Want to become a better, more productive compositor? Get a new NUKE nugget every Thursday, including tips on lighting, color matching, grading, cloning, rotoscoping, and more.
- [Steve] Hi, this is Steve Wright welcoming you to this weeks Nuke Nugget. Slot gags get their name from an old trick used in film opticals. The idea is you take two masks like this one and this one, you move them and then you multiply them together to get an interesting animated effect. So here, we'll move this guy in this direction and the other one goes in the other direction and if we multiply them together, there is our interesting animated effect. Now you can see what's going on with these two Grade nodes here.
I have them dimmed down and then we do a merge plus so you can see the overlapping region and that is our slot gag. So let's apply it to something fun and interesting. How about some counter rotating rays? So here's our first mask and the other mask. One is rotating in this direction the other one in the opposite direction. So we multiply those two together and we get this interesting animated effect.
Now we can trick it up a bit by adding a blur and then maybe some god rays and that'll give it kind of a softer appeal. So there you go. Counter rotating rays. Okay, how about a twinkling starfield? So, we'll start with a starfield here and make a noise pattern here. Now this noise pattern is being slowly slid north so its got a little Translate Animation going. Now this grade node is used to do two things.
One, by pulling down on the blackpoint, I can increase the amount of black regions and those regions, when they multiply by a star, will turn black or dark. The star will go out. If the star hits a gray area, it'll go dim, but notice I've also taken the gain up to five. So in these areas here, watch my RGB values down here, you'll see I have code values way above one. So when these hit a star, it's going to make it brighter.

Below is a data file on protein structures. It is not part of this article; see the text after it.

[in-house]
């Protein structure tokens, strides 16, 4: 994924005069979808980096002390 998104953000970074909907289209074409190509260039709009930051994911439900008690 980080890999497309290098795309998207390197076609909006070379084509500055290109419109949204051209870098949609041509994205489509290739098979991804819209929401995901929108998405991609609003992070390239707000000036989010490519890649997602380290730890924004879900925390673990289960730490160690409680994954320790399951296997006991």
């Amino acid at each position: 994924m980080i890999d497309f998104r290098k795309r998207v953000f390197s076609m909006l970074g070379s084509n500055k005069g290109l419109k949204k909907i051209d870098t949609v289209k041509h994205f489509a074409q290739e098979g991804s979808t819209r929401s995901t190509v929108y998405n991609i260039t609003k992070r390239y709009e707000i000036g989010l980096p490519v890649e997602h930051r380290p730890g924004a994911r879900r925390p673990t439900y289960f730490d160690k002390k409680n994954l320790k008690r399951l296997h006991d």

Alright, so let's check this out. So here's my starfield, I multiply it by my mask, you can see the effects going on right there. Okay, for example, here's a star that gets brighter. Here's a star that's going out and here's a star that's going dim. So, we got all the cases right there. So let's see it in action. We'll go to a resolution of one so it's pretty big and let's play this thing to see how it looks.
There we go, a lovely twinkling starfield. Okay, what else can we do with this concept? Well, we can take a text, we rehone the viewer, and add a glint to it like this. Okay, well this is easy to do. Cheap tricks, cheap tricks. These are all cheap tricks. You just need a mask that's got a little animation going on, something like that and our text of course, and we multiply the two together. Now here, here we see a white text and my mask, okay, and then they're multiplied.
That's what I get, hit it with a blur, add a grade node to dial it up a bit, and then plus that in, and we get this nifty glint animation rolling over the text. Lovely. Okay, now, let's try the flaming edge gag. Clear my property bin. So the idea is we'll take this roto here, which has a big ole feather pulled out. So you can see, I can show you that feather right there.